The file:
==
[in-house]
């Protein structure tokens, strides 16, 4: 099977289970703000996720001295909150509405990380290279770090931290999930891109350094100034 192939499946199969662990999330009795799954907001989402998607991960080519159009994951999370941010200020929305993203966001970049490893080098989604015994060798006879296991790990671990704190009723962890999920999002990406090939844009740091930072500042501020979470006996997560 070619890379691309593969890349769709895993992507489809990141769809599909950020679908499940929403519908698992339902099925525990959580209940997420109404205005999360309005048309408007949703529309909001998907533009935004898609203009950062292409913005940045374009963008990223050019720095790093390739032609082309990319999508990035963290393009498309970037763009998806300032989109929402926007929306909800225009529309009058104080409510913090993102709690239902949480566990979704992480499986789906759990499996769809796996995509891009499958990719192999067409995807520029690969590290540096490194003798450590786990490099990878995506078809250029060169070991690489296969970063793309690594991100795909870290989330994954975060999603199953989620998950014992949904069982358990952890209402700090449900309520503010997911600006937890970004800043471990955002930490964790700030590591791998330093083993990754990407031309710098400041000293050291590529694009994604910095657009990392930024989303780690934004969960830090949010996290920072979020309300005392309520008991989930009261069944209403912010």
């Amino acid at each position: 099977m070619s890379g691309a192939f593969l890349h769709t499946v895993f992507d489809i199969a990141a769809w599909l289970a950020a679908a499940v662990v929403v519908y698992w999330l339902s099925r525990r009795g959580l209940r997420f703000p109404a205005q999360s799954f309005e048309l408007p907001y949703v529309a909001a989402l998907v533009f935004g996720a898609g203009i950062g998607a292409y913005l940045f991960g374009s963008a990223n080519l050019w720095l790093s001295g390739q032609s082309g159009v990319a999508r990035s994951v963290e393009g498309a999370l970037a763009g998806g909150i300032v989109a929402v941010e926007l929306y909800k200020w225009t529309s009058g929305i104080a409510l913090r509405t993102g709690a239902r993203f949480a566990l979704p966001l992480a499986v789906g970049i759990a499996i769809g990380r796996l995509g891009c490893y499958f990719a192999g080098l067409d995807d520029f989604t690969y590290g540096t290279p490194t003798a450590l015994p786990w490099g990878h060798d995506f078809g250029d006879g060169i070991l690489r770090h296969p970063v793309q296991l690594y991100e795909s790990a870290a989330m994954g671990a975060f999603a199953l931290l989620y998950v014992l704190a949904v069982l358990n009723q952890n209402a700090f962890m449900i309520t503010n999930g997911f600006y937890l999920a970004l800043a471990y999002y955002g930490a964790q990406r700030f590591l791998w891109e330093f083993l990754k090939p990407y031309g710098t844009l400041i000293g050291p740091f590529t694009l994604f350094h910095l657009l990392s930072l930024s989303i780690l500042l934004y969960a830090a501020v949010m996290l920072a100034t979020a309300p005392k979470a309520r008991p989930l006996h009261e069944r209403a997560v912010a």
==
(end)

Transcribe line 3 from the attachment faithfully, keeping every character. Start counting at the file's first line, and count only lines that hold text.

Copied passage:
């Amino acid at each position: 099977m070619s890379g691309a192939f593969l890349h769709t499946v895993f992507d489809i199969a990141a769809w599909l289970a950020a679908a499940v662990v929403v519908y698992w999330l339902s099925r525990r009795g959580l209940r997420f703000p109404a205005q999360s799954f309005e048309l408007p907001y949703v529309a909001a989402l998907v533009f935004g996720a898609g203009i950062g998607a292409y913005l940045f991960g374009s963008a990223n080519l050019w720095l790093s001295g390739q032609s082309g159009v990319a999508r990035s994951v963290e393009g498309a999370l970037a763009g998806g909150i300032v989109a929402v941010e926007l929306y909800k200020w225009t529309s009058g929305i104080a409510l913090r509405t993102g709690a239902r993203f949480a566990l979704p966001l992480a499986v789906g970049i759990a499996i769809g990380r796996l995509g891009c490893y499958f990719a192999g080098l067409d995807d520029f989604t690969y590290g540096t290279p490194t003798a450590l015994p786990w490099g990878h060798d995506f078809g250029d006879g060169i070991l690489r770090h296969p970063v793309q296991l690594y991100e795909s790990a870290a989330m994954g671990a975060f999603a199953l931290l989620y998950v014992l704190a949904v069982l358990n009723q952890n209402a700090f962890m449900i309520t503010n999930g997911f600006y937890l999920a970004l800043a471990y999002y955002g930490a964790q990406r700030f590591l791998w891109e330093f083993l990754k090939p990407y031309g710098t844009l400041i000293g050291p740091f590529t694009l994604f350094h910095l657009l990392s930072l930024s989303i780690l500042l934004y969960a830090a501020v949010m996290l920072a100034t979020a309300p005392k979470a309520r008991p989930l006996h009261e069944r209403a997560v912010a």